The online magazine
dedicated to the
discussion & revival
of British foodways.


Barm Brack

Barm Brack, along with soda bread, is the bread or cake (it seems a hybrid) we most associate with Ireland. The recipe from All in the Cooking is authentic and appealing.

  • bread-cut-by-girl007.gif½ teaspoon salt
  • 2½ oz sugar
  • 3 Tablespoons hot water
  • ¾ oz fresh yeast or ½ dried
  • about 10 oz milk
  • 1 lb flour
  • ¼ teaspoon cinnamon
  • ¼ teaspoon powdered clove
  • ¼ teaspoon mace or nutmeg
  • 4 Tablespoons unsalted butter at room temperature
  • a beaten egg
  • ½ lb raisins (aka sultanas)
  • 2 oz chopped mixed candied peel
  • butter for greasing a cake pan
  • another teaspoon sugar dissolved in a Tablespoon of warm water

  1. Dissolve the salt and sugar in the hot water.
  2. Allow the solution to cool to lukewarm (about 90-105 degrees if you have a candy thermometer; anything cooler will deactivate the yeast; anything warmer may kill it).
  3. Meanwhile scald the milk and let it cool.

Preheat the oven to 450˚.

  1. Sift the flour into a big bowl, knead the butter into it, dig a well in the center of the mix, pour in the yeast solution, then the egg followed by just enough tepid water (again, take care not to kill the yeast) to form a stiff batter.
  2. Beat the batter with the hook of a countertop KitchenAid if you have one, or a wooden spoon (laborious) if you do not, until the batter forms a uniform, elastic dough.
  3. Mix the fruit into the dough into the greased pan, cover it with a cloth and leave it to rise in a warmish spot until it doubles in size, usually in about an hour.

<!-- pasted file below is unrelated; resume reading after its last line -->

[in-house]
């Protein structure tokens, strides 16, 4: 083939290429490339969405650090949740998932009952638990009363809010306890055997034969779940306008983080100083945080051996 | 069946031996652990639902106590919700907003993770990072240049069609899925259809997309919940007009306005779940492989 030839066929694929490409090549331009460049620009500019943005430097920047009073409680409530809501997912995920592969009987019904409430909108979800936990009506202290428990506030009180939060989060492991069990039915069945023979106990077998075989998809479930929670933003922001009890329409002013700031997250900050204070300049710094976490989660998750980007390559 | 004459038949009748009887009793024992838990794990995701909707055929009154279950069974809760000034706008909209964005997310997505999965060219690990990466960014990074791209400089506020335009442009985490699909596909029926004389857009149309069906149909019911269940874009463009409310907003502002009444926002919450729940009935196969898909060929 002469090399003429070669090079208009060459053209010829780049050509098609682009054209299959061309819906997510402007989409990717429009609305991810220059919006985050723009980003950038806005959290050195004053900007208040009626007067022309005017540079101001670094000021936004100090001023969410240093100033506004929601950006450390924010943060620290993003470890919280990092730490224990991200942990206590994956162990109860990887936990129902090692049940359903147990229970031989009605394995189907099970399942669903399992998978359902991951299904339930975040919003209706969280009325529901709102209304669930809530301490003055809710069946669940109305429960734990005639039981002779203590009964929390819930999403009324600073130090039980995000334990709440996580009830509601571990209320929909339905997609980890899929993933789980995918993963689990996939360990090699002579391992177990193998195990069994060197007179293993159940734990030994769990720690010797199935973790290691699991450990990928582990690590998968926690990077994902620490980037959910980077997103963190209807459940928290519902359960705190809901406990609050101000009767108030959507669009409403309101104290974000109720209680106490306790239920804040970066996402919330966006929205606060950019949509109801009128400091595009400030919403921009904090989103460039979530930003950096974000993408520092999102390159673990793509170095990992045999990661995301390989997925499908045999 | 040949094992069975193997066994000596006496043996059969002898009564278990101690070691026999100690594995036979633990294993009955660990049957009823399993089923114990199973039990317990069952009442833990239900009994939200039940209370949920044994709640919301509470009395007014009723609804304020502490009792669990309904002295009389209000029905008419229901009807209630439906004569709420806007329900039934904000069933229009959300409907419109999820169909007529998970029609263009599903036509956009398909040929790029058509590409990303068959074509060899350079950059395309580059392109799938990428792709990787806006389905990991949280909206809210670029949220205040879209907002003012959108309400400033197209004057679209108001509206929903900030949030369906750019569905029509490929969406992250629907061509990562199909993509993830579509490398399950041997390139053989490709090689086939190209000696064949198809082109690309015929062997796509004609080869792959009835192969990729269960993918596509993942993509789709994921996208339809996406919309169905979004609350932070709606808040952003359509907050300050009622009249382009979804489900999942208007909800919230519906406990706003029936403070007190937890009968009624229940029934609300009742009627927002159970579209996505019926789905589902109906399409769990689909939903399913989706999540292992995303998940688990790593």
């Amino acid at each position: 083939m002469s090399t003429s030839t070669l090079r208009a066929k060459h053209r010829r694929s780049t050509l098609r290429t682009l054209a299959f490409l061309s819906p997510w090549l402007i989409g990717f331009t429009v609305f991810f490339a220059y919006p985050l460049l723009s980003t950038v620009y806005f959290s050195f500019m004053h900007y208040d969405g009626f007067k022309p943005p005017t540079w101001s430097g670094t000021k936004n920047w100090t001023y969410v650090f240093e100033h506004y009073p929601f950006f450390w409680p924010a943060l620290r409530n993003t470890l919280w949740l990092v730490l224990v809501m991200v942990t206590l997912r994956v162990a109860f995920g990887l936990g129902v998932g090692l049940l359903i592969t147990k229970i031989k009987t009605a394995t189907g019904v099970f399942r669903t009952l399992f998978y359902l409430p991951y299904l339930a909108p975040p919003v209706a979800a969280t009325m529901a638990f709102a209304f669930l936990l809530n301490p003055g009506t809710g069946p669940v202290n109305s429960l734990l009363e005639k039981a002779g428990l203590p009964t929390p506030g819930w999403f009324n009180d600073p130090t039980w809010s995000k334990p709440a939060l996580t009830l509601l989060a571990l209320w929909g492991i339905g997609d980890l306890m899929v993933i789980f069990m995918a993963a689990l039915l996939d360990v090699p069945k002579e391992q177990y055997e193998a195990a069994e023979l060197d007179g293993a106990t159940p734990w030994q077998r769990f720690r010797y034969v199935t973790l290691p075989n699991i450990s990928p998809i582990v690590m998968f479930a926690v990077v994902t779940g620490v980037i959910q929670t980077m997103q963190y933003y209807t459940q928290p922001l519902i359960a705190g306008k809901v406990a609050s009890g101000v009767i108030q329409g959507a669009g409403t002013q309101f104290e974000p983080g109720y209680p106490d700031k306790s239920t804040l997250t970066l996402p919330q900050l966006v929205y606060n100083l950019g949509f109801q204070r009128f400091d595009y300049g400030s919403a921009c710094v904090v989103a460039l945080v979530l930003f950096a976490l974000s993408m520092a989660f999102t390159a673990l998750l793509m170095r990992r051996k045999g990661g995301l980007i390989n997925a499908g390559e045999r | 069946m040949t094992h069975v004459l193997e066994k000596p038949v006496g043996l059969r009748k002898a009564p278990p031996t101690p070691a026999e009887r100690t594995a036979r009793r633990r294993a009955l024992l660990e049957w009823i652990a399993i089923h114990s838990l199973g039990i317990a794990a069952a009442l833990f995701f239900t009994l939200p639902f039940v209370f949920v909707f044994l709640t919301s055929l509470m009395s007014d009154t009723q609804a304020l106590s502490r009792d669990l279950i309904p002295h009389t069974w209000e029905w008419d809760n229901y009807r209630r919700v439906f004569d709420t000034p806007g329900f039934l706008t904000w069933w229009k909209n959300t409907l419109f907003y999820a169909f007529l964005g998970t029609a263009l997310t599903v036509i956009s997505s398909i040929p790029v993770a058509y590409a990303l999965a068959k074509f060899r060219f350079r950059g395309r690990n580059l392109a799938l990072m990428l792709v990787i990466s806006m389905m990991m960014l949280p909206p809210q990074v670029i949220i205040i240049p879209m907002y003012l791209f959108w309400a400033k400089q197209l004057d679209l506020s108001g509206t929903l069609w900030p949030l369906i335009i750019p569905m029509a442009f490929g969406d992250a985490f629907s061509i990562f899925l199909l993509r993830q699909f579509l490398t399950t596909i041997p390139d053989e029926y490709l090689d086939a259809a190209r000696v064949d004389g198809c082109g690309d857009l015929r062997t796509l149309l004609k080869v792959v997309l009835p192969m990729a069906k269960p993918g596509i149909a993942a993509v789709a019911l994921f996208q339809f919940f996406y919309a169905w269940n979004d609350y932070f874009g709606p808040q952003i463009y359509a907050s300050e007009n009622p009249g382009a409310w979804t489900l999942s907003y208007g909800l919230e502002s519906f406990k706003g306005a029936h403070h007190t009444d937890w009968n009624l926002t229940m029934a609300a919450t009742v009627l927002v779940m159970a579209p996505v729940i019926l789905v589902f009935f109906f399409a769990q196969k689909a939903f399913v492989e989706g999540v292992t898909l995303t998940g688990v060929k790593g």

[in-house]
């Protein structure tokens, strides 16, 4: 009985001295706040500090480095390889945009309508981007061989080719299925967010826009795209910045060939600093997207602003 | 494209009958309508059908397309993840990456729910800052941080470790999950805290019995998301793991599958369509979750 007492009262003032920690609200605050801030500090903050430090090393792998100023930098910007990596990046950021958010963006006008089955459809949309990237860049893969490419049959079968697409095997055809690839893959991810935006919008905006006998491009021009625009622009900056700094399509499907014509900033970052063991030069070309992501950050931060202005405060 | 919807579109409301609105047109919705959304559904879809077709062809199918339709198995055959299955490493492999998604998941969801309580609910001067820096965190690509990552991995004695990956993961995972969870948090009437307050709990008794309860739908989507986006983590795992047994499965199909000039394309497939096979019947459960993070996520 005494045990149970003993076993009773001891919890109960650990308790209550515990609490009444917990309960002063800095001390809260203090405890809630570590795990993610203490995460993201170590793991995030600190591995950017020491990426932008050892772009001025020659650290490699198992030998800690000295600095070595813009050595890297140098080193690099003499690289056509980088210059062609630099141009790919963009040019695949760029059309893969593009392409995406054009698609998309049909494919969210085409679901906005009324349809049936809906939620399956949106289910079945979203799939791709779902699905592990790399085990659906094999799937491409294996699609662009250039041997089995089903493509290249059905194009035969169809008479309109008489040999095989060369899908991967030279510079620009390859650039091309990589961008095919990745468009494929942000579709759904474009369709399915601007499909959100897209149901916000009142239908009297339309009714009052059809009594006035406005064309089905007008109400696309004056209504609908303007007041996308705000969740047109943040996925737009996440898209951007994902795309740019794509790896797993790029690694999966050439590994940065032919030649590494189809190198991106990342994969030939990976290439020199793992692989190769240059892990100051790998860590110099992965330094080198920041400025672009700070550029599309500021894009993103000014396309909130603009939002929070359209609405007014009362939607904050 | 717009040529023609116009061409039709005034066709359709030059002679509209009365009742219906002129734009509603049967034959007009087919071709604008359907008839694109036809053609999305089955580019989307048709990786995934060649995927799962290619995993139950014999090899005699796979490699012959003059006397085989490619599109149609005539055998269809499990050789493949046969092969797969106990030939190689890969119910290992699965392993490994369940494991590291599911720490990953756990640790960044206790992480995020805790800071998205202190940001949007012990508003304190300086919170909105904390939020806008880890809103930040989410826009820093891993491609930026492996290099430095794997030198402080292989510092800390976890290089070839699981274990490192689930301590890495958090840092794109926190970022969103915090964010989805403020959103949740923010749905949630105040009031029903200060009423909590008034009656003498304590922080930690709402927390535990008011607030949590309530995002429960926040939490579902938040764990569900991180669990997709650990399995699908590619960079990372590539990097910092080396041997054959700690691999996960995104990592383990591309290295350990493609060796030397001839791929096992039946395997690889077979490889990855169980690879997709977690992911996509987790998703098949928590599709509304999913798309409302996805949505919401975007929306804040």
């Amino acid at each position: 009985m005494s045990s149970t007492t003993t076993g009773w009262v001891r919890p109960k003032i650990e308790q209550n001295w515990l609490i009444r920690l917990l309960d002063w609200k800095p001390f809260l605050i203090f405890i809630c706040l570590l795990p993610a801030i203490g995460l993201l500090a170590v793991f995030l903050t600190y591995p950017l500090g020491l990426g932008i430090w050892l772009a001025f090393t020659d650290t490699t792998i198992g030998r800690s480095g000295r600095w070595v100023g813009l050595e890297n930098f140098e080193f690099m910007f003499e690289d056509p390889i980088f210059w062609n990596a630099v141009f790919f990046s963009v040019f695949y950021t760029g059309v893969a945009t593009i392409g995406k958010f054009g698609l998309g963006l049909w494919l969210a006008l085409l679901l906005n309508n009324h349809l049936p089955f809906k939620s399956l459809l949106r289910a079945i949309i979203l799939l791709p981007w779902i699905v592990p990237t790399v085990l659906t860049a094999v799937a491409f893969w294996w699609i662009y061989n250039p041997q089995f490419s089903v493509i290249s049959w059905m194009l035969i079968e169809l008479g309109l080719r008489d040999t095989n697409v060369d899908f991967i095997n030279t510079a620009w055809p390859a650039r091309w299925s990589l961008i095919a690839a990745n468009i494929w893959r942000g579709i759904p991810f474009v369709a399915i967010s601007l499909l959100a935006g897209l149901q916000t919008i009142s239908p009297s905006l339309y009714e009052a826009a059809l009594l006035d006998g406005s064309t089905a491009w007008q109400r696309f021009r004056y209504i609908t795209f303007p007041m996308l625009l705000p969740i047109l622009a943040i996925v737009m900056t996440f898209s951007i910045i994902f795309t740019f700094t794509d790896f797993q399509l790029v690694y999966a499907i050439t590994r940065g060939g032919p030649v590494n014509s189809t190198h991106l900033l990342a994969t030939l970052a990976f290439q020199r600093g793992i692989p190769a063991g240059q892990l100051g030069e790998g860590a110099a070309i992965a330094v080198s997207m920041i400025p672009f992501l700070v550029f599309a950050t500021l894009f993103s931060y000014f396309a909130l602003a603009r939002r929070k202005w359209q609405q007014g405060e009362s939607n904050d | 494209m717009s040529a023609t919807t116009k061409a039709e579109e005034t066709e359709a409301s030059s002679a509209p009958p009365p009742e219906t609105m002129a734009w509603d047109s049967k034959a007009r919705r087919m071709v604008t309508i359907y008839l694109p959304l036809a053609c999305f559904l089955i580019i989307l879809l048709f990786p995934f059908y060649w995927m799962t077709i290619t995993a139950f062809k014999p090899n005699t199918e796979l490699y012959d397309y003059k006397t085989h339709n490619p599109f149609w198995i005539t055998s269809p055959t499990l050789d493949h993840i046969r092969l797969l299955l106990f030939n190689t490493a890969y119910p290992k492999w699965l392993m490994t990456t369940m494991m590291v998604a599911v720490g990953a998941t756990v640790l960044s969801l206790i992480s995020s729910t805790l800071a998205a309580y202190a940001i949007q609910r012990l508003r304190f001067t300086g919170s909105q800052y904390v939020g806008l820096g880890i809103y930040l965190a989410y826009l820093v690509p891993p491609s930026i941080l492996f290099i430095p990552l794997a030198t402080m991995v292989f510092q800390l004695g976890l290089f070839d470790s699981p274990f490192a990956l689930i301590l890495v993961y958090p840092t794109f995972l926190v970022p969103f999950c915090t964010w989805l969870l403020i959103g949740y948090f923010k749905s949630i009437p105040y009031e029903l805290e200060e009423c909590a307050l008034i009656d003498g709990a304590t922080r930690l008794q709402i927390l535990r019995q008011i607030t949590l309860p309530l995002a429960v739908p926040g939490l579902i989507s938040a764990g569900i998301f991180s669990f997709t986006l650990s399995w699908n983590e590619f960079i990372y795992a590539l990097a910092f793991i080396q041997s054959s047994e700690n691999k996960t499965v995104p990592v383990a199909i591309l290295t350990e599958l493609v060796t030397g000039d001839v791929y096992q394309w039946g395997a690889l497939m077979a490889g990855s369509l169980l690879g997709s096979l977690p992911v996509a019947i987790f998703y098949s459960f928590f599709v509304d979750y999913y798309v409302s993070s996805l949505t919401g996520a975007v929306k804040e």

4. Bake the brack for 5 minutes, reduce the heat to 350 and bake it for about 45 more minutes.
  5. Brush the sugar solution over the brack and return it to the oven for a few seconds so the solution sets.


-All in the Cooking, forever frugal, omits the spice and calls for margarine instead of butter. It will make a good brack but it is not healthy.

-Nor did the readers of the book when it appeared in the Ireland of 1946 have access to countertop mixers, so the spoon was their only option. All in figures it would require seven minutes to beat the batter into dough, but that sounds like false precision to us.

-A number of modern recipes substitute marmalade or citrus zest for the candied peel but we like the Old School version.

-If you like, use a mix of currants, and black and golden raisins.

-The brack will be a little richer if you mix the yeast with milk; some recipes call for tea.

-Barm brack is derived from the Gaelic for ‘speckled cake.’ It is excellent hot or cold smeared with good butter, and accompanied by a pint of porter or ball of malt.